(Para leer la historia desde el principio, pulsar en 'The Hope of the North' a la derecha de la página)
The loud knocks on the door were so unexpected that the four dwarves stayed in their seats for a few moments in silence, stunned. A new blow on the door shook them out of their state. Fróin thought to himself that if anyone was foolish enough to bang his fists against the king’s door, they either wanted their days shortened or they had a very good reason. A look at Dáin’s face confirmed that Fróin was not the only one to feel that way. Dáin looked at him and nodded curtly. Fróin stood up to open the door.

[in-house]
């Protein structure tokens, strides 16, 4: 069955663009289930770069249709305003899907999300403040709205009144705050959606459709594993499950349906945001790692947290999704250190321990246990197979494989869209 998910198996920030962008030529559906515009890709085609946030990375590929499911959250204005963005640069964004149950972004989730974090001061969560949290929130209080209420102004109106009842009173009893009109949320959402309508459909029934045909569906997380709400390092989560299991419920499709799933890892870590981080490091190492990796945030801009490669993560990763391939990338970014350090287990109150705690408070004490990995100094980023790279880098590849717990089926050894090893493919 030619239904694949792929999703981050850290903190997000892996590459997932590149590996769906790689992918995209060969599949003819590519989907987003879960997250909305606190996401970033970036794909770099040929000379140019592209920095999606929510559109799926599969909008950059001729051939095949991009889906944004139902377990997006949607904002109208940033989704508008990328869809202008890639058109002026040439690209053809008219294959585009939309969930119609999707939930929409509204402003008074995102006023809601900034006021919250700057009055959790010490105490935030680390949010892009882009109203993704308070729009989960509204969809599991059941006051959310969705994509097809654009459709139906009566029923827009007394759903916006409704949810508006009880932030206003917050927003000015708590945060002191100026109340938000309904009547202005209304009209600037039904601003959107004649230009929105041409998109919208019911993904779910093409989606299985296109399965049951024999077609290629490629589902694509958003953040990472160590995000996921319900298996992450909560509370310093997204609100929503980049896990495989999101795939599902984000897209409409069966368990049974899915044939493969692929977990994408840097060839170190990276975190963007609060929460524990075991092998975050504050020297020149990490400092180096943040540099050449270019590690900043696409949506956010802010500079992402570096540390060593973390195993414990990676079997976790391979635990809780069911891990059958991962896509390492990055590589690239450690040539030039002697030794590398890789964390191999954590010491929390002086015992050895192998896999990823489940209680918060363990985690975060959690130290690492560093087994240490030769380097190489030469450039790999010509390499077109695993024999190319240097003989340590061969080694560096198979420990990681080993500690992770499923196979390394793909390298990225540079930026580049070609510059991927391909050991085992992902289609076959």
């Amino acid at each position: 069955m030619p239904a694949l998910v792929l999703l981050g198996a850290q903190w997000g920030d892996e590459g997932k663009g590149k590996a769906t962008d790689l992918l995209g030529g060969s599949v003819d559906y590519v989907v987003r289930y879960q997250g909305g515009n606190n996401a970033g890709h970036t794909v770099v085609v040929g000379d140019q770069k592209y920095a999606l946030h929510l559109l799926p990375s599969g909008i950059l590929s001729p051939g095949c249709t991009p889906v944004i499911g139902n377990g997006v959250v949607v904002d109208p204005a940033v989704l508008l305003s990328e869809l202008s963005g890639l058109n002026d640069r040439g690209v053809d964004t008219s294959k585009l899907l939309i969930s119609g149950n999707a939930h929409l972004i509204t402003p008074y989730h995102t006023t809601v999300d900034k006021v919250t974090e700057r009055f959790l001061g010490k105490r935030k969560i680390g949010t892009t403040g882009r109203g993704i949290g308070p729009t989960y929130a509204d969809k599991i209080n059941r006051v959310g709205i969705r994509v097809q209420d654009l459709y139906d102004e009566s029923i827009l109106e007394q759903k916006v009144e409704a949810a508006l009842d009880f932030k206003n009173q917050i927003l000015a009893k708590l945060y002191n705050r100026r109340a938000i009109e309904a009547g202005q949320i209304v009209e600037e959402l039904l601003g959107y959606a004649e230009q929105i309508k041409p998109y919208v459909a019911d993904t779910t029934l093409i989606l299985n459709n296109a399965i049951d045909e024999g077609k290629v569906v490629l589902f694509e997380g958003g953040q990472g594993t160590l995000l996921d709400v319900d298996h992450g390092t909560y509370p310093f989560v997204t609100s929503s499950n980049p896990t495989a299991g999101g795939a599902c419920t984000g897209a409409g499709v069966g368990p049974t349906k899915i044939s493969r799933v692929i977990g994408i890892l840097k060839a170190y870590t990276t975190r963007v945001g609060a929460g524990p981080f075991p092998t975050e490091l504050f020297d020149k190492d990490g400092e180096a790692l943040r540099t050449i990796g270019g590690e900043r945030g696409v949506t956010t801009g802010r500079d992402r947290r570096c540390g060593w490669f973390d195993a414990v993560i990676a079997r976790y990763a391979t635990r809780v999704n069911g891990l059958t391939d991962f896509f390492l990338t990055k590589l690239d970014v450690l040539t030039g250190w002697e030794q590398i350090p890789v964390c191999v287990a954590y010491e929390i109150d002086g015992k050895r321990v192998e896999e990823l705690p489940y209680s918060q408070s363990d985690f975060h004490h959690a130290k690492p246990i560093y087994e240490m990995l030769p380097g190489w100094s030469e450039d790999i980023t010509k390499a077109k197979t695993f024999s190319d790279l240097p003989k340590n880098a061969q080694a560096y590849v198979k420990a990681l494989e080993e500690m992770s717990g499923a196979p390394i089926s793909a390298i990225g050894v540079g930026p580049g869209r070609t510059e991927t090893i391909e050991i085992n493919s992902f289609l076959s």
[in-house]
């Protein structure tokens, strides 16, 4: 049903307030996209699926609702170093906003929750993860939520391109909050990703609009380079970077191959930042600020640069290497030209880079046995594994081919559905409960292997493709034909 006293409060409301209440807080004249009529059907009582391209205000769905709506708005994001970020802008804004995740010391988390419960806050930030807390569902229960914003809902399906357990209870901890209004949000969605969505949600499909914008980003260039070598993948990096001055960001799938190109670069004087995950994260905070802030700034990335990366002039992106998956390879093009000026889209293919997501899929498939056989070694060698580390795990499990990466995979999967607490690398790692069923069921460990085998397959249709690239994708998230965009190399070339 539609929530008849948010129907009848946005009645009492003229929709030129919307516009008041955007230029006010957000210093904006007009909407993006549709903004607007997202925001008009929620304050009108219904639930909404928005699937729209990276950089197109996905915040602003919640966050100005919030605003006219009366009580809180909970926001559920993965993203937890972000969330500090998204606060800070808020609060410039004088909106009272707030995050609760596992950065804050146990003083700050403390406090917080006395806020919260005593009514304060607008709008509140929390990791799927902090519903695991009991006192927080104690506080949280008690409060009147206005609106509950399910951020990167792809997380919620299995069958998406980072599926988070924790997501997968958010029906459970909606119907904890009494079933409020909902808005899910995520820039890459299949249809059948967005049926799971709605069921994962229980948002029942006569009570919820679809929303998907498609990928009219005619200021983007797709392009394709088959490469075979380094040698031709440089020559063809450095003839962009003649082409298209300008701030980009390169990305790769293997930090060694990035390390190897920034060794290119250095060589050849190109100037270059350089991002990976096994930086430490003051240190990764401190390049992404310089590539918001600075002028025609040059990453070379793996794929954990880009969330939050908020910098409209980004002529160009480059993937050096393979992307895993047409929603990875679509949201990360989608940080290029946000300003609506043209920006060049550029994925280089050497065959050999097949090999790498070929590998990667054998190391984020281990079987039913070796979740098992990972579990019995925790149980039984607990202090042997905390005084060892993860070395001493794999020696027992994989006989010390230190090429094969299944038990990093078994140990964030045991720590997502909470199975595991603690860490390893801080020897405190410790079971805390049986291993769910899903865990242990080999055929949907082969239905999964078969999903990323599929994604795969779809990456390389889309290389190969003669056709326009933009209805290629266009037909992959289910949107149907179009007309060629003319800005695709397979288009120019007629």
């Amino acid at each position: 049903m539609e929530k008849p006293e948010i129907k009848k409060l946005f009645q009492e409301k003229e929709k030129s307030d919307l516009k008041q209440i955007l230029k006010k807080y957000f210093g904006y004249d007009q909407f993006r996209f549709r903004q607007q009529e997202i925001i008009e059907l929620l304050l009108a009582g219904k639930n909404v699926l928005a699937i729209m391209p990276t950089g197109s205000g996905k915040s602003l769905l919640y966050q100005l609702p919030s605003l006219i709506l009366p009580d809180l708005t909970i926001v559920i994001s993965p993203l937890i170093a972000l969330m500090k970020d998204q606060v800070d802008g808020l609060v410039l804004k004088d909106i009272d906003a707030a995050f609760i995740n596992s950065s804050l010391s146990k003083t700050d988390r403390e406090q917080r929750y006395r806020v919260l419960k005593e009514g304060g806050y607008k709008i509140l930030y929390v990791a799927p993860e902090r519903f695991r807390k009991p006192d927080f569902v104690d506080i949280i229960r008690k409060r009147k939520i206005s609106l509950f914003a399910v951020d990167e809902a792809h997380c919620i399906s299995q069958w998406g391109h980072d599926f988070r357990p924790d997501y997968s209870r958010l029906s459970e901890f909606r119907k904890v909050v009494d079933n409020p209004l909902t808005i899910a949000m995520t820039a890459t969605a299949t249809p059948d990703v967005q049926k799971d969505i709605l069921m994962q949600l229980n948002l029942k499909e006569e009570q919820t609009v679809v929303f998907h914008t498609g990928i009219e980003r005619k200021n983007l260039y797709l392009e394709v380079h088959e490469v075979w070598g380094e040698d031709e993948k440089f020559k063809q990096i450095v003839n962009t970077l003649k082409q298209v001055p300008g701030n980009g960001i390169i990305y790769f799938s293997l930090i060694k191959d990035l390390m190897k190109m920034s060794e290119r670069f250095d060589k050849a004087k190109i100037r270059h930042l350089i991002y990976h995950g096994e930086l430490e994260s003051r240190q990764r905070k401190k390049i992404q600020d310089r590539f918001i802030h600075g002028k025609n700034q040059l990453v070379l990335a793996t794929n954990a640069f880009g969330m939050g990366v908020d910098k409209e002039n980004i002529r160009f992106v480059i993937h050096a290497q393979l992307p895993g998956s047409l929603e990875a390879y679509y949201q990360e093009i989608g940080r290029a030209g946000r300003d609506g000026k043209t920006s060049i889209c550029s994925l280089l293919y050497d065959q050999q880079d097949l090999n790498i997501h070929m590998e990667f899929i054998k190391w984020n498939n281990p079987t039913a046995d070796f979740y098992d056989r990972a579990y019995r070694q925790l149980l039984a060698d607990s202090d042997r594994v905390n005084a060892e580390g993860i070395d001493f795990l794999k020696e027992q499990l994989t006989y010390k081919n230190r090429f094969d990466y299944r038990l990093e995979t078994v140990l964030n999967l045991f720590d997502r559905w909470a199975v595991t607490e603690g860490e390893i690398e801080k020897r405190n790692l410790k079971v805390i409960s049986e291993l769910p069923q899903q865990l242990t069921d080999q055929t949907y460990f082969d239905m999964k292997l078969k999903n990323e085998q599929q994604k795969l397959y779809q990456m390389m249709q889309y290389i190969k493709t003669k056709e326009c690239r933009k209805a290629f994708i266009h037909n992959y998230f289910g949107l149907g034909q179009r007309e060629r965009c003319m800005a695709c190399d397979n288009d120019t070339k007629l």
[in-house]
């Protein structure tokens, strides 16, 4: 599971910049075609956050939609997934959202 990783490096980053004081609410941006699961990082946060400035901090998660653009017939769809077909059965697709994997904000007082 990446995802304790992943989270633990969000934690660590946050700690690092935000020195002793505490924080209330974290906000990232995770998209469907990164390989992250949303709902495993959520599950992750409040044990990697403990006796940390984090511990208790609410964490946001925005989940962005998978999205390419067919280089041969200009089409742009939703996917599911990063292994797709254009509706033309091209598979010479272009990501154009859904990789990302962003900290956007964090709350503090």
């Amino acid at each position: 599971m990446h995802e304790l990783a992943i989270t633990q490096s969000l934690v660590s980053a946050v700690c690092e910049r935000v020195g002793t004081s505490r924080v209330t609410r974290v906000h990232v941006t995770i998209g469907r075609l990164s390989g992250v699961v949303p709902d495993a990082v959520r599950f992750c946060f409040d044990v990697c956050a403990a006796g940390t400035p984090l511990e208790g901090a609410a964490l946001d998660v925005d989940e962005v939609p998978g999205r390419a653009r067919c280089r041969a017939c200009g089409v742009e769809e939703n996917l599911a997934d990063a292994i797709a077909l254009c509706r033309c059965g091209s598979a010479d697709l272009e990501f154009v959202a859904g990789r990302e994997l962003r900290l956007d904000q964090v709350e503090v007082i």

He had just unfastened the bolt, when someone pushed it from the outside unceremoniously, and then shoved Fróin out of the way too. It was Himli. The Ringowner was a big dwarf in his own right, but now his bulk was aggrandised by what he was wearing: a gala armour set, full of ornaments, which was meant to be worn only on exceptional occasions. It was similar to a battle armour, but with magnificent details added on the shoulders, helmet, gauntlets and boots. Obviously, such resplendent gear was not only very expensive, but also very heavy, and although it could be worn in battle if absolutely necessary, that would have been both a hindrance to its wearer and a waste of exquisite craftsmanship. Its most salient feature was that the encrustings in the armour were all done in stone: not precious stones or jewels, but heavy stone quarried by the hard labour of the dwarves, not valuable in bartering price, but made worthy by the graft and sweat it had cost. However, they were not any old stones just picked up from the floor: each of the pieces encrusted all along the arms and shoulders had earned its place on the ensemble for a reason. Some had made it all the way from the Blue Mountains thanks to Gimfur’s people. There was also red laen from the Greenwood dating from the days before it became the Mirkwood. In the centre of the breastplate there was the first stone ever broken by Balin’s folk in their new delvings in Khazad-dum, expressly sent back by a messenger to tell all of Erebor that the Mansion of the Dwarves had been re-entered. And finally, the visor and nose-piece were made from one of the rocks turned into crystal by the fire of Smaug the Golden, a crystal harder than his own scales.